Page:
Whilst Canada is a member of neither OPEC nor the Russia alliance and so would not be included in OPEC +, a general rise in the price of crude might also infect the price of Canadian crude and also push it up, and this would be bullish for CAD.  


The Pound: What to Watch this week

Brexit remains the key driver for Sterling with the currency being a function of the markets expectation for a 'deal'or 'no deal' Brexit.

Markets are currently confident a deal, of some sort, will be achieved, hence the Pound's outperformance during 2019.

Weekend news is constructive in this manner amidst news the government has sought to buy Prime Minister Theresa May more time to put together a workable Brexit deal by promising MPs another say by the end of the month, as business leaders said the process was now in the “emergency zone”.

Communities secretary James Brokenshire has said that if no finalised deal were put to the Commons by 27 February, MPs would again be given an amendable motion to consider. This would give them the chance to block a 'no deal' departure or make other interventions.

Markets will likely focus on the prospect of parliament being given another shot at blocking 'no deal', we believe this should prove supportive to Sterling.

May will make a statement to parliament on February 13 updating lawmakers on her progress so far in seeking changes to her deal. The debate on February 14 will be on a motion — a proposal put forward for debate - about Brexit more generally. However, because May is clearly engaged in negotiations with the EU, parliament is expected to give the PM more space and votes of significance will only likely be expected later in the month, in line with Brokenshire's guidance.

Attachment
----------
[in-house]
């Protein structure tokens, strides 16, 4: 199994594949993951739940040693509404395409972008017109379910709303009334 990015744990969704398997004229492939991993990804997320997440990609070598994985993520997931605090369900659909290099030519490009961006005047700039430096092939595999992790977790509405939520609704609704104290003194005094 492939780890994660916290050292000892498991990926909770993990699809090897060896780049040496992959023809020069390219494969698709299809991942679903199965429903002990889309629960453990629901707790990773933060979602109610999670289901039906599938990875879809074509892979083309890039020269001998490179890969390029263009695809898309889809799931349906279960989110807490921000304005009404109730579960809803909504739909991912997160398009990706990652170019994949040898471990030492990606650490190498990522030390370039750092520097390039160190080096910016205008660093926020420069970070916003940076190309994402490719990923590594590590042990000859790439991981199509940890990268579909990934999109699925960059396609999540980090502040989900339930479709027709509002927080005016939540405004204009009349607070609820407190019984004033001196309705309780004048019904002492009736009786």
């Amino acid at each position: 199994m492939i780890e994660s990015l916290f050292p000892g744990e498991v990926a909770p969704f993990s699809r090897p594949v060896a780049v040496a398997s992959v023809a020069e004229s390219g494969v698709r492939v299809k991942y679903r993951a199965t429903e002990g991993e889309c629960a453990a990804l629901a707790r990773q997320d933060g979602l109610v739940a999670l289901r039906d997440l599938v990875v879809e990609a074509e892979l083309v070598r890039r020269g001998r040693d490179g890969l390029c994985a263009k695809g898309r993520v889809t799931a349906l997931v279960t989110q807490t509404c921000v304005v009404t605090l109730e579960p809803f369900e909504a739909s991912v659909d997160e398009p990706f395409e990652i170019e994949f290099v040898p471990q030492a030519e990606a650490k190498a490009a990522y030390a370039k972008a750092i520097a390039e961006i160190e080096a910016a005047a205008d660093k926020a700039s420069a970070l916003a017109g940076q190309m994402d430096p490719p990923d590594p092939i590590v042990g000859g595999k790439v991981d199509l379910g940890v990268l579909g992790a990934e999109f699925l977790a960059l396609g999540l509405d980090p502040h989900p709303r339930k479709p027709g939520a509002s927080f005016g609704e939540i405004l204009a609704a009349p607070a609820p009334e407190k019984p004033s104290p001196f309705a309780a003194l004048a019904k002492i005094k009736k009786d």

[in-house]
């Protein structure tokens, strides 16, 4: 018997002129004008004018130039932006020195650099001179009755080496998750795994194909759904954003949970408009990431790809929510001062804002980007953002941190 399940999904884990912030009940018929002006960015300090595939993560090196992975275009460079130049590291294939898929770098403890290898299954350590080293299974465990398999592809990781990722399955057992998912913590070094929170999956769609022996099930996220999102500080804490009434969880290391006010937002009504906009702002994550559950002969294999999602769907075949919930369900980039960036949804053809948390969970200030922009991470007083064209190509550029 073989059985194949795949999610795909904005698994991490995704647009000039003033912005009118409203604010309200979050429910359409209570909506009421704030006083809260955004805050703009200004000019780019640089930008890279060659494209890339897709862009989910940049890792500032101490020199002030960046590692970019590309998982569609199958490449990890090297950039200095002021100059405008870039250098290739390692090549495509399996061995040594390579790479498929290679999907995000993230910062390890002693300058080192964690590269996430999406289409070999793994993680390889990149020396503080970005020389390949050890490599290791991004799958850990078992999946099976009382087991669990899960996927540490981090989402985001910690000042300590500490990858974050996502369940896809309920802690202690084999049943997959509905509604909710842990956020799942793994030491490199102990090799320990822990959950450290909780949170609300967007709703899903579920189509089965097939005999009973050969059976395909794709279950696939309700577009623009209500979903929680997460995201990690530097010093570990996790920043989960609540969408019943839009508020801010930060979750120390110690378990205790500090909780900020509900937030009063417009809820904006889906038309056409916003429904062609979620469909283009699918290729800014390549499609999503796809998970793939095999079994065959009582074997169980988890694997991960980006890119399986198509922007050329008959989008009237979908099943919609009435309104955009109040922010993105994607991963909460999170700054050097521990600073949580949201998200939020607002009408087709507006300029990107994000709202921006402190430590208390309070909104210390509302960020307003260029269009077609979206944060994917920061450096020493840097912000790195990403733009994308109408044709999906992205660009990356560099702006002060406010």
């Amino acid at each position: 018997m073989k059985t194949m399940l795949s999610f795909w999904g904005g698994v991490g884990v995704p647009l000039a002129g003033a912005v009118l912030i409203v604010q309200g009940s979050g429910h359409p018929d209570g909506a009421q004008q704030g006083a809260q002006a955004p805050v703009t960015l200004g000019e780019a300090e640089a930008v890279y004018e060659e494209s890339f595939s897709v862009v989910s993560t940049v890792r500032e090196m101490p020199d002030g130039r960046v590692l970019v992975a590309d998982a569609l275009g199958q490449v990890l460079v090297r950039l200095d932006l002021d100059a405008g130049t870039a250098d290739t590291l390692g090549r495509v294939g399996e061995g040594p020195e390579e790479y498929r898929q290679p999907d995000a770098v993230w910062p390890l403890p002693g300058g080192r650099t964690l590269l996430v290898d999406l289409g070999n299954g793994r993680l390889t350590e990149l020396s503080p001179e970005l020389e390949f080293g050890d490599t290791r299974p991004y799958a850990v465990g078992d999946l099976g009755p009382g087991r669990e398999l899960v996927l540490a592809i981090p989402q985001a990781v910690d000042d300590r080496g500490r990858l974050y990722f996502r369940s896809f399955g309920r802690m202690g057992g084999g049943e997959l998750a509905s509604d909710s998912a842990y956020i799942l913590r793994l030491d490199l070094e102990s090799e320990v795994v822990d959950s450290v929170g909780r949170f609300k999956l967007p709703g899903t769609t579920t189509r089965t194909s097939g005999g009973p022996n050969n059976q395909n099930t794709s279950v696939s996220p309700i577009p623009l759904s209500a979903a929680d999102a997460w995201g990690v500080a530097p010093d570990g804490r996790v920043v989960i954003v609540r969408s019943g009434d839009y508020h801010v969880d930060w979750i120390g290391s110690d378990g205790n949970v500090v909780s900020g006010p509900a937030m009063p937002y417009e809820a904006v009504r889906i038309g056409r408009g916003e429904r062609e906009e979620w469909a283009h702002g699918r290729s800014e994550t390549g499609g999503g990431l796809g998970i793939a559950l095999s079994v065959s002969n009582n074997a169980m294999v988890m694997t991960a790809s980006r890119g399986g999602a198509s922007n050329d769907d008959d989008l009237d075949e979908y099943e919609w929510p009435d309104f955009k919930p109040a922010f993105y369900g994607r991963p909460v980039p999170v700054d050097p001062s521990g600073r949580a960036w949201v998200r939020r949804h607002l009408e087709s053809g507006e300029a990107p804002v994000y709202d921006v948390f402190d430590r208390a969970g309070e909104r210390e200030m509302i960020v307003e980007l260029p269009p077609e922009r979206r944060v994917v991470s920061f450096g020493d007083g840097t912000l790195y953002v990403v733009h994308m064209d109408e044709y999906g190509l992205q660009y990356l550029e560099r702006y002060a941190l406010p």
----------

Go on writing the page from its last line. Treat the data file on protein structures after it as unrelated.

The main data release for Sterling is Q4 and December GDP data out at 9.30 GMT on Monday, February 11.

The data will provide investors with further hard evidence of how Brexit uncertainty, as well as the global slowdown, is affecting the UK economy.

“So far, we have seen only mixed signals from the economy, although the more up-to-date PMI data suggests businesses and individuals are delaying their purchasing plans as the Brexit debate enters crucial stage with the March 29 exit date fast approaching,” says Fawad Razaqzada, a market analyst at

Current market expectations are for GDP to slow to 1.4% compared to a year ago (from 1.5% in Q3) and to rise 0.2% compared to the previous month of November. A deeper slowdown might have a temporary short-term negative effect on Sterling but it could also focus minds on avoiding a hard-Brexit and, therefore, ultimately have a positive impact on the Pound, if it reduces the chances of ‘no-deal’.

“On top of this, Brexit will remain in focus as a desperate UK Prime Minister Theresa May struggles to renegotiate the withdrawal agreement with the EU leaders,” adds Razaqzada.

Also released at 9.30 on Monday morning are Manufacturing Production data, with the headline expected to show a rise by 0.2% in December, Industrial Production, which is forecast to rise 0.2% and Business Investment, which is expected to rise by 0.2% quarter-on-quarter in Q4.

Inflation data out on Wednesday at 9.30 will be of interest. Usually, it is important for the Pound but this time it may be overshadowed as Theresa May could be making another major Brexit updating speech on that day.

“UK CPI will also be released on Wednesday. Although important, in the grand scheme of things, not many people will pay much attention to it because of Brexit, as mentioned above. Anyway, headline CPI is expected to have eased to +1.9% from +2.1% previously while core CPI is expected to have remained unchanged at +1.9%,” says’s Razaqzada.